What Is Arthroscopy?
An orthopedic surgery which is used to visualize and correct/treat minor defects in any joint is known as arthroscopy. It is both a diagnostic as well as a surgical treatment approach. It is done with the help of an arthroscope. An arthroscope is quite similar to an endoscope in the sense that it is a long surgical instrument with a minute camera to capture and a lens to magnify the joint, attached to one end. This enables the surgeon to visualize the joint space and cavity and work accordingly. It can also be used as an adjunct to the standard surgical procedure used for the correction of defects of joints.
Causes of Joint Diseases :
- Bacterial/viral/fungal infections may cause inflammation in the joints
- Sports injuries in common in athletes
- Genetic disorders leading to impairments in the joints
- Trauma, falls, accidents, injuries
- Inflammation of the synovial membranes leading to arthritis
- Autoimmune conditions in which body tends to produce cells against the host tissues leading to damage and degeneration of the joints.
Signs and Symptoms Of Joint Diseases:
- Pain and tenderness in and around the joint
- Swelling, edema and redness
- Reduced and restricted movements
- Difficulty in walking, performing daily tasks, discomfort while getting up after prolonged sitting
- General body discomfort, lethargy, loss of interest in doing daily chores
Diagnosis Of Joint Diseases:
- Blood and urine sample examinations: ESR erythrocyte sedimentation rate, C-Reactive protein are looked for in blood in cases of arthritis. Urine and blood samples are examined for the presence of excess uric acid indicative of gout.
- Synovial fluid test: A small amount of synovial fluid can also be extracted from the joint space and studied for the presence of any atypical and inflammatory cells.
- Imaging techniques: Xrays are routinely advised for the examination of the bones, bony unions. A CT computed imaging scan can be used to study the parts in details. An ultrasound USG and a MRI magnetic resonance imaging technique will help in the assessment of the tendons, ligaments, joint cavities and the cartilages associated with the joints.
Types of Joint Diseases Requiring Arthroscopy:
The internal structure of 6 joints mainly is viewed with the help of arthroscopy. These joints are:
Diseases and conditions of joints which can be treated by arthroscopy include:
- Rotator cuff surgery: For the correction of rotator cuff tendons and muscles of the shoulder, and arthroscopic approach can be used as an adjunct to the standard surgery in order to visualize the muscle origins and insertions.
- Meniscus repair: This most commonly is done in the knee and shoulder for sealing and bandaging of the torn cartilage pieces.
- Removal of inflamed lining/synovial membrane: A common use of arthroscopy is for removing the inflamed and tender synovial membrane for the correction of arthritic conditions in knee, shoulder, elbow, wrist and ankle.
- Carpel tunnel syndrome: It is used for the intervention into the wrist bones for the correction of the compressed median nerve.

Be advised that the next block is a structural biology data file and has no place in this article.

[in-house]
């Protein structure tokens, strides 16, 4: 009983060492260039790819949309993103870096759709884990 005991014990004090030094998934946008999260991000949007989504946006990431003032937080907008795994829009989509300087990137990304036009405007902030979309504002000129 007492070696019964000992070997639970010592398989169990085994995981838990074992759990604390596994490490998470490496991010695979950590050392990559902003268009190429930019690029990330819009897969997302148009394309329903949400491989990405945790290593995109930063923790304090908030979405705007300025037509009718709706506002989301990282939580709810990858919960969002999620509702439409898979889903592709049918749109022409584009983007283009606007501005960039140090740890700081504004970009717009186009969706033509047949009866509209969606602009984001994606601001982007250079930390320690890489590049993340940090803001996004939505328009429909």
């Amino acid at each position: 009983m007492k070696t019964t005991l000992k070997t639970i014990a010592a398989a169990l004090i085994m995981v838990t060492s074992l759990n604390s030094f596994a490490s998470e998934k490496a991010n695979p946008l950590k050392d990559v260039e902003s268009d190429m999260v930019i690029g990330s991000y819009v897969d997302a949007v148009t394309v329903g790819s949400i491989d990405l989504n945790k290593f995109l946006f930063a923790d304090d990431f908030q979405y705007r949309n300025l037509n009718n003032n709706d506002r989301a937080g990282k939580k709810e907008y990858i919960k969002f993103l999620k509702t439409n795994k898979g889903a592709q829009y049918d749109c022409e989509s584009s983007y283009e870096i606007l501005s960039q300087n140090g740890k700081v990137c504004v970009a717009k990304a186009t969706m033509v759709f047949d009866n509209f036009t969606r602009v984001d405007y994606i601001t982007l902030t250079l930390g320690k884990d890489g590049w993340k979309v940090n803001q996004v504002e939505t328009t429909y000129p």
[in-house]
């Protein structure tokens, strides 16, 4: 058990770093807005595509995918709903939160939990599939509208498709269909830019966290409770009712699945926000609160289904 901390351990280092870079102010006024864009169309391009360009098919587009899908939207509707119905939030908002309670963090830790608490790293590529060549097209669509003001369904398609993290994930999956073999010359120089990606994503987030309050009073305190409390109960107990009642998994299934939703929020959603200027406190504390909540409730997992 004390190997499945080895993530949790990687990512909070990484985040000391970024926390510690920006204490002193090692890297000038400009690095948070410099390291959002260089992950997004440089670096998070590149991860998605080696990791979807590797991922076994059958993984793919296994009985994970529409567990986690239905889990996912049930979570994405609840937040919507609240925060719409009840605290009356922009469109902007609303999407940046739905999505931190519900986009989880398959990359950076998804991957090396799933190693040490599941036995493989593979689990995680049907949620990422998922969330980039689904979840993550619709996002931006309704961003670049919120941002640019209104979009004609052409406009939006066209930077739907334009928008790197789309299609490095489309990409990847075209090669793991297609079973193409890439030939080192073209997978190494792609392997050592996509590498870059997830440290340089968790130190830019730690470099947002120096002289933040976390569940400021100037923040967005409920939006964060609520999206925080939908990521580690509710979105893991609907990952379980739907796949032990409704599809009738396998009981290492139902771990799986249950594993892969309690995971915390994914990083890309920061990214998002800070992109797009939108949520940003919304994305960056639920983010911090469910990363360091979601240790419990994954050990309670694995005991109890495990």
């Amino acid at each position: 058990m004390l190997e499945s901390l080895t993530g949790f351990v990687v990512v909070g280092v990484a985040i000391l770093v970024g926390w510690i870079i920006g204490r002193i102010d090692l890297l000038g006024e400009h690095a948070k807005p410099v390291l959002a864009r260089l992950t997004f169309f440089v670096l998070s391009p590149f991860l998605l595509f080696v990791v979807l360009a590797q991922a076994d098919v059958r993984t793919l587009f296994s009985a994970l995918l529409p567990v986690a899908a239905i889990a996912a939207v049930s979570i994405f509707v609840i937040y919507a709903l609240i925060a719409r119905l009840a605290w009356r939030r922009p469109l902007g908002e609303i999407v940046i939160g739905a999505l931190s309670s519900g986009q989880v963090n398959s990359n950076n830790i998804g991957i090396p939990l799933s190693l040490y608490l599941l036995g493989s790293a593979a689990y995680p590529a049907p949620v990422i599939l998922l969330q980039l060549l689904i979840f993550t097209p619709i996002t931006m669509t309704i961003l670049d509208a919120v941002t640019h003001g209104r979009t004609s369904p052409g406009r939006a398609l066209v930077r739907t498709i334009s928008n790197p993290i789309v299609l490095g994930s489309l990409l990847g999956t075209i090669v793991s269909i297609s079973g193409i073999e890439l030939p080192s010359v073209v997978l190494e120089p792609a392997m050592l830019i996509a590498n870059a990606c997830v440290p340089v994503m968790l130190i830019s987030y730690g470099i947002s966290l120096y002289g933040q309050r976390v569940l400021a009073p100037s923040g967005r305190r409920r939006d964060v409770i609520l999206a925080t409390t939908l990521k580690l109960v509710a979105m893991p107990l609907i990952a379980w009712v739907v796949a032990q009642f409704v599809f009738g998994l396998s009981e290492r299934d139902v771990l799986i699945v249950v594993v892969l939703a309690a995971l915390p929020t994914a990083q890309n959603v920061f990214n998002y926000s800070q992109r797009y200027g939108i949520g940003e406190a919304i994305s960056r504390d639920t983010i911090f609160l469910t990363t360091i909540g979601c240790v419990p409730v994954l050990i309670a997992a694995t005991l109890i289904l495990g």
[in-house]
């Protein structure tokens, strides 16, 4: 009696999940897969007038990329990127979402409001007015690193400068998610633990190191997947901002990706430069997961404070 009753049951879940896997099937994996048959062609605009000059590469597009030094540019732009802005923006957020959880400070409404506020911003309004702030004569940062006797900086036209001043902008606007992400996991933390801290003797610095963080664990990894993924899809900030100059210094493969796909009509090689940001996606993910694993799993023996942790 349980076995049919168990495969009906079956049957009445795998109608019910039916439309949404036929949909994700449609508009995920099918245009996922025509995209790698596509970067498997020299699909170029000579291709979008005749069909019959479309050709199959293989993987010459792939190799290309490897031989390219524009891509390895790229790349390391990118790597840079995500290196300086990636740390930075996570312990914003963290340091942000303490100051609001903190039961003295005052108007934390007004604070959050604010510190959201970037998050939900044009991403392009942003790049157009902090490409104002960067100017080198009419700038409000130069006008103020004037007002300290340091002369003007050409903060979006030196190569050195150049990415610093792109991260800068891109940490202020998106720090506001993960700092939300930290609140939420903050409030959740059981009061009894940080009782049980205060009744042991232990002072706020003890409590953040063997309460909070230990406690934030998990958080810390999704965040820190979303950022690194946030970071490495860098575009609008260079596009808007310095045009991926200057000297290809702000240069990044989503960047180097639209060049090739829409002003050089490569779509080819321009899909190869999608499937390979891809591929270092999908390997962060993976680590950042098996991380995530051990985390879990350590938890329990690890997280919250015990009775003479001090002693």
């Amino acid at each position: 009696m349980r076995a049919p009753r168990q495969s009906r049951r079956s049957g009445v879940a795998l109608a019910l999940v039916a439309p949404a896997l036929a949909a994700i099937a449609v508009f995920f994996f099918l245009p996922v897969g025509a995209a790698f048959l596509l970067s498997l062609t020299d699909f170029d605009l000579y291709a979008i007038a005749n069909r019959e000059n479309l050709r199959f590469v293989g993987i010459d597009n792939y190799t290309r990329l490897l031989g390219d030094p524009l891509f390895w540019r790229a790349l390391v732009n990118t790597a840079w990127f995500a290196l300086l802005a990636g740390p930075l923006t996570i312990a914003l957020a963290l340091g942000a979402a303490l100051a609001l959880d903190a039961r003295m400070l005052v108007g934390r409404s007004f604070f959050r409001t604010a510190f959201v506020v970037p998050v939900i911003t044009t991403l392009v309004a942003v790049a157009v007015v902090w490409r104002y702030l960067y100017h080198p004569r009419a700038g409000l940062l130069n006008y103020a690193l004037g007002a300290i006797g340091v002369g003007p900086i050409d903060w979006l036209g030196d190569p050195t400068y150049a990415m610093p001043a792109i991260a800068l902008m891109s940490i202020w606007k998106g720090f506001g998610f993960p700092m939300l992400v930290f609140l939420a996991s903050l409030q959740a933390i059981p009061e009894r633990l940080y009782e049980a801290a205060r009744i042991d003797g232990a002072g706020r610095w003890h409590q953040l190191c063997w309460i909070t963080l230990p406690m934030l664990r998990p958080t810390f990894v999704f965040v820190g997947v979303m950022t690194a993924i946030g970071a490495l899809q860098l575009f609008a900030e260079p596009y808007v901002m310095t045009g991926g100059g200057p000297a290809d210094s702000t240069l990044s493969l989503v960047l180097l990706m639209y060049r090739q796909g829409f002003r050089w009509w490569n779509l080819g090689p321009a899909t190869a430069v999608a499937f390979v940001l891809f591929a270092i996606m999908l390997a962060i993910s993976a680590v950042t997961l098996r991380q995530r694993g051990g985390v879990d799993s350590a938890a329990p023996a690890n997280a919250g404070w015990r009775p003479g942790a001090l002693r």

- Removal of loose bone or cartilage in knee, shoulder, elbow, ankle, wrist.
Treatment Procedure for Arthroscopy:
Arthroscopy is considered as a close approach as opposed to the standard open approach for the correction of joint defects. It requires anesthesia and can be done in an outpatient department. Anesthesia can be in the form of local, general or spibal depending upon the type of joint and location of the joint. A small incision is then made at the site of the joint for the insertion of the arthroscope. Earlier when this procedure was only used for the diagnostic purposes, only an arthroscope was used. However, now multiple small surgical instruments can also be inserted. These instruments help in recountouring the rough bony surfaces, aid in the excision of tendons, ligaments or muscles and help in the repair.
The more the complex the problem is, the more elaborative is the surgery and thus the more is the recovery time. As an additional factor, a surgeon may realize that the defect cannot be solely treated with this single approach. At this time, on the surgical table a decision can be made to open the joint completely and treat the cause. In such cases an additional arthroscopy may be needed later to check for the stability of the standard surgery attempted.
Complications And Risk Factors Associated With Arthroscopy:
- Infections, swelling and edema can occur at the site of incision post operatively
- Thrombophlebitis which is engorgement and clotting in the veins can also occur at the site of incisions, can be life threatening in a few cases
- Instrument breakages can occur at the time of insertion
Am I A Good Candidate For Arthroscopy?
Every patient undergoing diseases of the joints in terms of bones, muscles, ligaments, tendons, fascia, bursae is always a candidate for a diagnostic type of arthroscopy. In cases where minor repairs, recountouring, decompression of nerves is required, you become a good candidate for a minimally invasive approach for the surgical type of arthroscopy.
- The procedure helps in the proper visualization of the joint
- Helps in the formation of a correct diagnostic plan
- Since it is a closed type of surgery, can be done in OPD, does not require major hospital stays
- No chance of scarring since the incision made is a very minor one
- More esthetic approach
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